وضعیت آسیب پذیری روان رنجوری:گزارش دهی یا شکایت واقعی ؟
|کد مقاله||سال انتشار||مقاله انگلیسی||ترجمه فارسی||تعداد کلمات|
|35167||2003||11 صفحه PDF||سفارش دهید||4638 کلمه|
Publisher : Elsevier - Science Direct (الزویر - ساینس دایرکت)
Journal : Personality and Individual Differences, Volume 35, Issue 4, September 2003, Pages 877–887
Neuroticism is widely documented to reflect an exaggerated reporting of physical symptoms, due to an over-sensitive focus on internal stimuli in individuals high in this trait. This study scrutinized the responses to 409 retrospective health reports to see if negative affect (NA), indicating neuroticism, was differentially related to different types of physical complaints. The role of other personality risk factors, related to neuroticism and coping style were also examined. The findings show that high NA was uniquely related only to diseases of tension type, such as high blood pressure, migraine, or neck pain. Of the other factors, which all correlated with NA, hostility, self-critical attitude, and coping were uniquely related to these same complaints. It is concluded that neuroticism has a more genuine vulnerability potential to disease.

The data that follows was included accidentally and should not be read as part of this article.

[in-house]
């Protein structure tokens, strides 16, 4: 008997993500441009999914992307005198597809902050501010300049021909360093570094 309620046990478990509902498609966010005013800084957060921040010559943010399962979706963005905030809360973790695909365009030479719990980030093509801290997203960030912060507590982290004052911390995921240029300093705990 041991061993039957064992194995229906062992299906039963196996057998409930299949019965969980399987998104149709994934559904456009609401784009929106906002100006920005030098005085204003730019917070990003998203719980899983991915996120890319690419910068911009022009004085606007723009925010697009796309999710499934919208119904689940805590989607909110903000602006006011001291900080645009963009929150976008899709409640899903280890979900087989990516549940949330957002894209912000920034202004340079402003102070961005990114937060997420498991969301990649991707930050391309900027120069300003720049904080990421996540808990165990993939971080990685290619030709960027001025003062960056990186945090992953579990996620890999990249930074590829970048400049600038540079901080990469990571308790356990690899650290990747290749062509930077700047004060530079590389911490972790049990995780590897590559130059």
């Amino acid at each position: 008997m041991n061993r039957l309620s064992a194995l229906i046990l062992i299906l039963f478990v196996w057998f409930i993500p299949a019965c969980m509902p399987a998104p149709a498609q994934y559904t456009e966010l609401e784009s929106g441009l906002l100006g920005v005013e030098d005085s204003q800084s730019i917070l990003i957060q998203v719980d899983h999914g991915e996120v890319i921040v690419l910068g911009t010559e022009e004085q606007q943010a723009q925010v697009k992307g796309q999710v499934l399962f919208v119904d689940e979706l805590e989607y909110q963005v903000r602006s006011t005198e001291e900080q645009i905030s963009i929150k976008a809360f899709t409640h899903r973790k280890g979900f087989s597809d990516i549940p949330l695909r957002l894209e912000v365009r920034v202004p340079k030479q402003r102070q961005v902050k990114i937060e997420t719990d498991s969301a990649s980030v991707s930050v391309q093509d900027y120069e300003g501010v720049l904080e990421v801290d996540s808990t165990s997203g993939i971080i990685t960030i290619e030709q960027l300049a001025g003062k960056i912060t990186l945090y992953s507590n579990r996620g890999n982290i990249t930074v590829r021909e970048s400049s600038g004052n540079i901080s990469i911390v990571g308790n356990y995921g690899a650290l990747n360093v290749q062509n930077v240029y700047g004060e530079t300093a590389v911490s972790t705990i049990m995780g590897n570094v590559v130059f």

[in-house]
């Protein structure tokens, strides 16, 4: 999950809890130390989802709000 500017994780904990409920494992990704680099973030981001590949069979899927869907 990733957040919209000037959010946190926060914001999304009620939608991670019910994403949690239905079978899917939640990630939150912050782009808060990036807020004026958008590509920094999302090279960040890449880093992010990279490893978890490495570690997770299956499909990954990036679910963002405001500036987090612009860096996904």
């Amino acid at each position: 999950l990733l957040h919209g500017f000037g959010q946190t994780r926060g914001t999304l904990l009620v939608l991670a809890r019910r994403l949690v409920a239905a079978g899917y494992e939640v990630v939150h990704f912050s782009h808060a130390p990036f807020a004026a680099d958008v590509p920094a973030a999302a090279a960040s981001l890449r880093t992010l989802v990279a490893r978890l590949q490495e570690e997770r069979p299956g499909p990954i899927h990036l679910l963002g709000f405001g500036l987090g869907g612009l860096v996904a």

A significant part of personality variation can be ascribed to traits concerning emotional reaction patterns (Claridge & Davis, 2001). One such broad factor is neuroticism reflecting emotional distress, tendency to worry, hypervigilance, and proneness to psychopathology. Findings suggest that neuroticism, also called negative affect, is related to a wide range of dysfunctions and disease such as depression, pain syndromes, eating disorders, psychosomatic complaints, and poor coping (Costa, 1987, Davis, 1997, Kentle, 1989 and O'Brien & DeLongis, 1996). However, it is widely documented that when completing retrospective health-checklists individuals high in neuroticism and negative mood states rate themselves as poorer in health than those low in neuroticism and negative affect ( Fahrenberg, 1992, Feldman et al., 1999 and Watson & Pennebaker, 1989). Consequently, neuroticism is thought to affect an individual's subjective health more than objective health. The present work is an attempt to clarify whether neuroticism can be seen as a more genuine risk factor for physical disease.